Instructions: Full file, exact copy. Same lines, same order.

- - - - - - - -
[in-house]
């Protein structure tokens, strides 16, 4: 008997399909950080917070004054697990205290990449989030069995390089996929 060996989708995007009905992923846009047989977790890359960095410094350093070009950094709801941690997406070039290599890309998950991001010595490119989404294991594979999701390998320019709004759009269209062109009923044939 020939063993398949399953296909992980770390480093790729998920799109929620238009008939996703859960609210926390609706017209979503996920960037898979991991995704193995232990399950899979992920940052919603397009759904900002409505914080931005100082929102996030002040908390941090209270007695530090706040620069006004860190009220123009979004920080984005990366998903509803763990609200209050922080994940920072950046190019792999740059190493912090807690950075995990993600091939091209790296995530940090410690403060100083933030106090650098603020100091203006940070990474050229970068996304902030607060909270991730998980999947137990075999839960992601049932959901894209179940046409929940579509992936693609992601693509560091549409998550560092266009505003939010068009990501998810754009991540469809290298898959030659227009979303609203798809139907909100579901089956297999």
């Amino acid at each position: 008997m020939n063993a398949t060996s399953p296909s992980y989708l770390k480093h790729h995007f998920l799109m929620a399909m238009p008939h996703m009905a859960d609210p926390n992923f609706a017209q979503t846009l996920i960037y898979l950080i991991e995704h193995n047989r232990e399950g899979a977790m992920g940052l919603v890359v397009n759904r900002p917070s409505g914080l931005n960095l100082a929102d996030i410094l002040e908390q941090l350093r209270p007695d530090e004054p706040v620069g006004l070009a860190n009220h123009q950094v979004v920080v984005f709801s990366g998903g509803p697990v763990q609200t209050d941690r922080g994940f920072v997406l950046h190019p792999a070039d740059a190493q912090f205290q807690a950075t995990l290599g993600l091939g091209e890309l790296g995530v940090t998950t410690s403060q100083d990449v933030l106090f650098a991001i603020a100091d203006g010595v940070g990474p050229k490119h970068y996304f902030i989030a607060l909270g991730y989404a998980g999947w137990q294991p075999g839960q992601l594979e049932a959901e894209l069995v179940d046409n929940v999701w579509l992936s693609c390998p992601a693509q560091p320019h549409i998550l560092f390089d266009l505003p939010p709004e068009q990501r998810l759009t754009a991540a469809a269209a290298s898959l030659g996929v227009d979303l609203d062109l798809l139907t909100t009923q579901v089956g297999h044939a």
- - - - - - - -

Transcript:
[in-house]
């Protein structure tokens, strides 16, 4: 008997399909950080917070004054697990205290990449989030069995390089996929 060996989708995007009905992923846009047989977790890359960095410094350093070009950094709801941690997406070039290599890309998950991001010595490119989404294991594979999701390998320019709004759009269209062109009923044939 020939063993398949399953296909992980770390480093790729998920799109929620238009008939996703859960609210926390609706017209979503996920960037898979991991995704193995232990399950899979992920940052919603397009759904900002409505914080931005100082929102996030002040908390941090209270007695530090706040620069006004860190009220123009979004920080984005990366998903509803763990609200209050922080994940920072950046190019792999740059190493912090807690950075995990993600091939091209790296995530940090410690403060100083933030106090650098603020100091203006940070990474050229970068996304902030607060909270991730998980999947137990075999839960992601049932959901894209179940046409929940579509992936693609992601693509560091549409998550560092266009505003939010068009990501998810754009991540469809290298898959030659227009979303609203798809139907909100579901089956297999």
């Amino acid at each position: 008997m020939n063993a398949t060996s399953p296909s992980y989708l770390k480093h790729h995007f998920l799109m929620a399909m238009p008939h996703m009905a859960d609210p926390n992923f609706a017209q979503t846009l996920i960037y898979l950080i991991e995704h193995n047989r232990e399950g899979a977790m992920g940052l919603v890359v397009n759904r900002p917070s409505g914080l931005n960095l100082a929102d996030i410094l002040e908390q941090l350093r209270p007695d530090e004054p706040v620069g006004l070009a860190n009220h123009q950094v979004v920080v984005f709801s990366g998903g509803p697990v763990q609200t209050d941690r922080g994940f920072v997406l950046h190019p792999a070039d740059a190493q912090f205290q807690a950075t995990l290599g993600l091939g091209e890309l790296g995530v940090t998950t410690s403060q100083d990449v933030l106090f650098a991001i603020a100091d203006g010595v940070g990474p050229k490119h970068y996304f902030i989030a607060l909270g991730y989404a998980g999947w137990q294991p075999g839960q992601l594979e049932a959901e894209l069995v179940d046409n929940v999701w579509l992936s693609c390998p992601a693509q560091p320019h549409i998550l560092f390089d266009l505003p939010p709004e068009q990501r998810l759009t754009a991540a469809a269209a290298s898959l030659g996929v227009d979303l609203d062109l798809l139907t909100t009923q579901v089956g297999h044939a």